Social care comes together to call on staffing help during COVID-19 crisis

Social care providers are calling on the Government to do more to cover the increased demand on their services caused by staff sickness and self-isolation during the COVID-19 crisis.

Representatives from Care England, Scottish Care, Fforwm Gofal Cymru (Care Forum Wales) and the Independent Health and Care Providers (IHCP) have formed an independent pressure group demanding that furloughed workers who wish to work in the NHS or social care can do so and still receive 80% of their usual wage.

“After speaking with care business leaders around the country, it became clear there is a fast-approaching workforce crisis that, if left unsupported, could have huge implications for the people receiving care and also the service providers ability to support the people that they are caring for,” says Professor Martin Green, chief executive at Care England.

Professor Martin Green
Professor Martin Green

In an open letter sent to Prime Minister Boris Johnson, Secretary of State for Health and Social Care Matt Hancock and Chancellor of the Exchequer Rishi Sunak earlier this week, the Group applauded the Government’s actions so far but urged it to recognise the staffing challenges in the social care sector.

The group wants the Government to proactively support a campaign to get more people working in social care.

“The ‘Your NHS Needs You’ campaign is likely to see more than 1,000,000 people volunteer for the NHS. The social care sector needs a similar campaign to ensure it can care for the ever-increasing number of vulnerable people needing its support,” says Green.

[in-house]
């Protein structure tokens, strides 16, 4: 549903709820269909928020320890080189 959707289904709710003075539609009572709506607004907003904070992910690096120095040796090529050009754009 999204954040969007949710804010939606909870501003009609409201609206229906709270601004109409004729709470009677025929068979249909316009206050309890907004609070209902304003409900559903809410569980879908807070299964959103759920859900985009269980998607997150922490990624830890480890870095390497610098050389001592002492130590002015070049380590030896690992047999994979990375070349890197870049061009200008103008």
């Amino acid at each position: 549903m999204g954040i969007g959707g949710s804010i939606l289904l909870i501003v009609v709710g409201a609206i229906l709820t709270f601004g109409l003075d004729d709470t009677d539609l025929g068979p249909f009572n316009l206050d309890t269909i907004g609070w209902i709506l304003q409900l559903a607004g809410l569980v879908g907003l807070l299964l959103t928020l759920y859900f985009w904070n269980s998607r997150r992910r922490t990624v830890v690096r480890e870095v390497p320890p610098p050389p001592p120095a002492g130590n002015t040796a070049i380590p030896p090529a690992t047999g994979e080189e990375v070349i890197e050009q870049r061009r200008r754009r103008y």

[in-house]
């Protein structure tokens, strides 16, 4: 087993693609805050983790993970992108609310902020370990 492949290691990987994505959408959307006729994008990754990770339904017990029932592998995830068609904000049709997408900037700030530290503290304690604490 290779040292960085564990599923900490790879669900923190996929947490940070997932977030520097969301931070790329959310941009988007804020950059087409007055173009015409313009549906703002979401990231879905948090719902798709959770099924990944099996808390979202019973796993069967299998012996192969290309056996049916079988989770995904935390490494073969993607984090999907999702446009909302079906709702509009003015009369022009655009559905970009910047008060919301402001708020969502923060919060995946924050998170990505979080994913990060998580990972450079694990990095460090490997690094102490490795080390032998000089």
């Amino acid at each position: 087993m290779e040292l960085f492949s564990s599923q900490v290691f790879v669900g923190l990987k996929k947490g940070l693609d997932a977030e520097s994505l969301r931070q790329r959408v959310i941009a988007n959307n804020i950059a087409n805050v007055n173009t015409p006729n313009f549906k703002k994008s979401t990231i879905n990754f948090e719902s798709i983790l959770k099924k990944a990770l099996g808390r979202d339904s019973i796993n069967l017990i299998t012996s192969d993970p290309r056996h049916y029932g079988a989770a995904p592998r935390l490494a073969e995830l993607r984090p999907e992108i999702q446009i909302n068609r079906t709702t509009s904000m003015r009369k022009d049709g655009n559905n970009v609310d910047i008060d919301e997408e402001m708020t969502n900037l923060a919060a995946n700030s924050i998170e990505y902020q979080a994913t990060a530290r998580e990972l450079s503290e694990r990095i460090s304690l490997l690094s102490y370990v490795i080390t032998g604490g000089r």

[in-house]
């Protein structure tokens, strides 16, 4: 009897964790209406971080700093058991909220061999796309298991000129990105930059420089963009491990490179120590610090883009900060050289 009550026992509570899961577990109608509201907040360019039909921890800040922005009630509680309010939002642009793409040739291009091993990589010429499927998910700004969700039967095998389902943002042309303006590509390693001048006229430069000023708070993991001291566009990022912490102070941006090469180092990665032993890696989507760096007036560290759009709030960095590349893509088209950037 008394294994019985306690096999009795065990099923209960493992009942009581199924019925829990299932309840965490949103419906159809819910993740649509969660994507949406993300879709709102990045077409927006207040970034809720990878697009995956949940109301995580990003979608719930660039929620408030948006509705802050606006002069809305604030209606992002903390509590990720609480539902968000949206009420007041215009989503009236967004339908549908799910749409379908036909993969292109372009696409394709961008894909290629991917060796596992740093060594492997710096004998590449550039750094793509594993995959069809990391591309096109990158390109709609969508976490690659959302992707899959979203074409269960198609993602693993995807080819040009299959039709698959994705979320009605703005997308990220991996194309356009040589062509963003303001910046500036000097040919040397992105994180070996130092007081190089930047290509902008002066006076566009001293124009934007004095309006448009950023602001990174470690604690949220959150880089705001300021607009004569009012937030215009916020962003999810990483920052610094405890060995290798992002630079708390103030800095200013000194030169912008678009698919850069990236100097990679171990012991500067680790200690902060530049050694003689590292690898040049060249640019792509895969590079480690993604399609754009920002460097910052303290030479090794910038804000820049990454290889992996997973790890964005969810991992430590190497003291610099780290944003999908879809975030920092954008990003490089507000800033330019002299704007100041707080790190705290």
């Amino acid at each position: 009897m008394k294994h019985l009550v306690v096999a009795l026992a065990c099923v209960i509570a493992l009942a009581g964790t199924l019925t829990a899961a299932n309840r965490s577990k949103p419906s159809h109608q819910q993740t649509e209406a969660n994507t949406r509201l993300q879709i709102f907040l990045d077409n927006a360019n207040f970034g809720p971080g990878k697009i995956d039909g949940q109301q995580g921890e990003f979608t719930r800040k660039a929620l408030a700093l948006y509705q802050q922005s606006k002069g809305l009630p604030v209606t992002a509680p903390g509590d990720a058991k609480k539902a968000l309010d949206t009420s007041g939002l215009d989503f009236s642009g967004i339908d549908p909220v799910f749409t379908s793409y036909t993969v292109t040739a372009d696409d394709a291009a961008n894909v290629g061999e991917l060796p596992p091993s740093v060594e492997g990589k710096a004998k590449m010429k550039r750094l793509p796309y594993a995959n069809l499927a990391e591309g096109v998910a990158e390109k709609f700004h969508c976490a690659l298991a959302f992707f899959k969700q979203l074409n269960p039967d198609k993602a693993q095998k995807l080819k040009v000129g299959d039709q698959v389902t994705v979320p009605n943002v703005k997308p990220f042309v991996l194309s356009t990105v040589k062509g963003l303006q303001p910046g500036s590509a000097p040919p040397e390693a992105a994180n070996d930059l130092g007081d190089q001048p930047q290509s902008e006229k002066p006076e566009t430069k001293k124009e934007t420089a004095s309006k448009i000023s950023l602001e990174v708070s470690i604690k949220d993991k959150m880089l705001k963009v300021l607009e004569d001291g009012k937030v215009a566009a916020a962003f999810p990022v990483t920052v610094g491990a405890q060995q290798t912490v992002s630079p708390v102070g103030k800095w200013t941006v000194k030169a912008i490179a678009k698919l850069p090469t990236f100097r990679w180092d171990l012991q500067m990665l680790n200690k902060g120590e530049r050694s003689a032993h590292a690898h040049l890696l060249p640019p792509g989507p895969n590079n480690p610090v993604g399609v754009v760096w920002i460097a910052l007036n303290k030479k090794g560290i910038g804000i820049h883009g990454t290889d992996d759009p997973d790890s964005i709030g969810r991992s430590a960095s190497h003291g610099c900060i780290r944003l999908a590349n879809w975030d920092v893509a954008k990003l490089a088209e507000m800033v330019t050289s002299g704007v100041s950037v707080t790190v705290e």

Simon Parker, founder of care home sector management consultancy SP&P and host of video podcast The Care Home Show, has brought the independent group of UK social care organisations together.

Simon Parker

He says there has been a serious knock-on effect of the COVID-19 pandemic on care homes and other care services that will require a bigger care workforce to support their additional residents as they assist the NHS by freeing up hospital beds.

“This comes at a time when care teams are quickly shrinking because they themselves are having to self-isolate in large numbers due to the virus.”

Parker adds that the care home businesses he has spoken to could lose up to 50% of their staff during the COVID-19 crisis.

“Urgent clarification around furloughed workers is needed so the social care sector can support the NHS by freeing up hospital beds,” he says. “With the social care sector employing 1.6m people, it could mean the country needs an additional 800,000 workers to look after some of the most vulnerable people in society. If as a nation we do not get this right, the implications could be huge.”

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